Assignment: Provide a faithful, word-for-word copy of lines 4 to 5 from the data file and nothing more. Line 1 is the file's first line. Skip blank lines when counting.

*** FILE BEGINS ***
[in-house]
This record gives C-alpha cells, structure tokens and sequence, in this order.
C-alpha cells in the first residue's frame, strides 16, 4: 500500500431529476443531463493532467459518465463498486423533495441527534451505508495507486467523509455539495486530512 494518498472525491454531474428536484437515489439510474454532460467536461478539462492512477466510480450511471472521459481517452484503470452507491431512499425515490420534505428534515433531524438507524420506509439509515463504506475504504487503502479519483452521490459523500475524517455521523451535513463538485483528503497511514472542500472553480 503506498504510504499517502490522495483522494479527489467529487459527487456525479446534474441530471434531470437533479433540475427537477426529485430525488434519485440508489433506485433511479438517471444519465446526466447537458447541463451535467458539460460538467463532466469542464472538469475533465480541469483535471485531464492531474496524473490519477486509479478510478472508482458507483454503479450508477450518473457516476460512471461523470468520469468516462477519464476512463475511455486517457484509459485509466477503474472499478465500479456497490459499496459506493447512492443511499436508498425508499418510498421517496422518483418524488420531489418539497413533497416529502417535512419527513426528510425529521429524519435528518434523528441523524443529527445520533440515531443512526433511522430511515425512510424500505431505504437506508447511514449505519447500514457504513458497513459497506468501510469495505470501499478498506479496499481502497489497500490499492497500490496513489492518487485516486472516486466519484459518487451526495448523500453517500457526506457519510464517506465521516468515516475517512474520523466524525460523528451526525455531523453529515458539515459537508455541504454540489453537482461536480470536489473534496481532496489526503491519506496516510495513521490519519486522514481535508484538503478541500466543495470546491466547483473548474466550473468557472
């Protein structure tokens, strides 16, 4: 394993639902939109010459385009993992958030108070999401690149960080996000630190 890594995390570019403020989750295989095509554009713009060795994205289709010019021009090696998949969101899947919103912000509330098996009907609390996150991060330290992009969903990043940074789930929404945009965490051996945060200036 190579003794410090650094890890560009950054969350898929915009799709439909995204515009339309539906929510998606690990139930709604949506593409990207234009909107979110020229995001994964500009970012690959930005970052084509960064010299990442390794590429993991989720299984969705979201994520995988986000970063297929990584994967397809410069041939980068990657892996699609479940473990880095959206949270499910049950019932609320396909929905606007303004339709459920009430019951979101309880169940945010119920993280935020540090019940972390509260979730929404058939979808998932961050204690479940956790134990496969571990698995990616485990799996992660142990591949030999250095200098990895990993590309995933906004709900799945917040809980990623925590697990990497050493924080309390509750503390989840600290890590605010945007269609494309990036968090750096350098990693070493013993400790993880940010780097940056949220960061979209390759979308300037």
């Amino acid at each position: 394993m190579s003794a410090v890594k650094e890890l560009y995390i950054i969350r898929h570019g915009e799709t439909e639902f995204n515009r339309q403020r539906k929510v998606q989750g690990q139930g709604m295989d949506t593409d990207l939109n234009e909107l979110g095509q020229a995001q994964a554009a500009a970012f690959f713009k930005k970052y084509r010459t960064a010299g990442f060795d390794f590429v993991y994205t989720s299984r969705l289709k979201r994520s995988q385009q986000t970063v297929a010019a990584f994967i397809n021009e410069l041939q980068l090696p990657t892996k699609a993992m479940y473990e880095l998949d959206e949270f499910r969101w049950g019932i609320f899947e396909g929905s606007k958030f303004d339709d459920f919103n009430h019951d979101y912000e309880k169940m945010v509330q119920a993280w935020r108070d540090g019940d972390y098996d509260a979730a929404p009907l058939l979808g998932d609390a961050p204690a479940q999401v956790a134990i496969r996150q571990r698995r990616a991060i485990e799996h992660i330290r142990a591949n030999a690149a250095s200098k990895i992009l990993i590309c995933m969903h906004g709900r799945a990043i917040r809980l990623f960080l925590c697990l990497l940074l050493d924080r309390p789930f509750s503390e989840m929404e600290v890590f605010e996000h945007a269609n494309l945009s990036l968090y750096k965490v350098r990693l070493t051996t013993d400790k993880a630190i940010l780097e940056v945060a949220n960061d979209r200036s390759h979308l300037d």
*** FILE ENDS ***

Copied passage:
């Protein structure tokens, strides 16, 4: 394993639902939109010459385009993992958030108070999401690149960080996000630190 890594995390570019403020989750295989095509554009713009060795994205289709010019021009090696998949969101899947919103912000509330098996009907609390996150991060330290992009969903990043940074789930929404945009965490051996945060200036 190579003794410090650094890890560009950054969350898929915009799709439909995204515009339309539906929510998606690990139930709604949506593409990207234009909107979110020229995001994964500009970012690959930005970052084509960064010299990442390794590429993991989720299984969705979201994520995988986000970063297929990584994967397809410069041939980068990657892996699609479940473990880095959206949270499910049950019932609320396909929905606007303004339709459920009430019951979101309880169940945010119920993280935020540090019940972390509260979730929404058939979808998932961050204690479940956790134990496969571990698995990616485990799996992660142990591949030999250095200098990895990993590309995933906004709900799945917040809980990623925590697990990497050493924080309390509750503390989840600290890590605010945007269609494309990036968090750096350098990693070493013993400790993880940010780097940056949220960061979209390759979308300037």
């Amino acid at each position: 394993m190579s003794a410090v890594k650094e890890l560009y995390i950054i969350r898929h570019g915009e799709t439909e639902f995204n515009r339309q403020r539906k929510v998606q989750g690990q139930g709604m295989d949506t593409d990207l939109n234009e909107l979110g095509q020229a995001q994964a554009a500009a970012f690959f713009k930005k970052y084509r010459t960064a010299g990442f060795d390794f590429v993991y994205t989720s299984r969705l289709k979201r994520s995988q385009q986000t970063v297929a010019a990584f994967i397809n021009e410069l041939q980068l090696p990657t892996k699609a993992m479940y473990e880095l998949d959206e949270f499910r969101w049950g019932i609320f899947e396909g929905s606007k958030f303004d339709d459920f919103n009430h019951d979101y912000e309880k169940m945010v509330q119920a993280w935020r108070d540090g019940d972390y098996d509260a979730a929404p009907l058939l979808g998932d609390a961050p204690a479940q999401v956790a134990i496969r996150q571990r698995r990616a991060i485990e799996h992660i330290r142990a591949n030999a690149a250095s200098k990895i992009l990993i590309c995933m969903h906004g709900r799945a990043i917040r809980l990623f960080l925590c697990l990497l940074l050493d924080r309390p789930f509750s503390e989840m929404e600290v890590f605010e996000h945007a269609n494309l945009s990036l968090y750096k965490v350098r990693l070493t051996t013993d400790k993880a630190i940010l780097e940056v945060a949220n960061d979209r200036s390759h979308l300037d």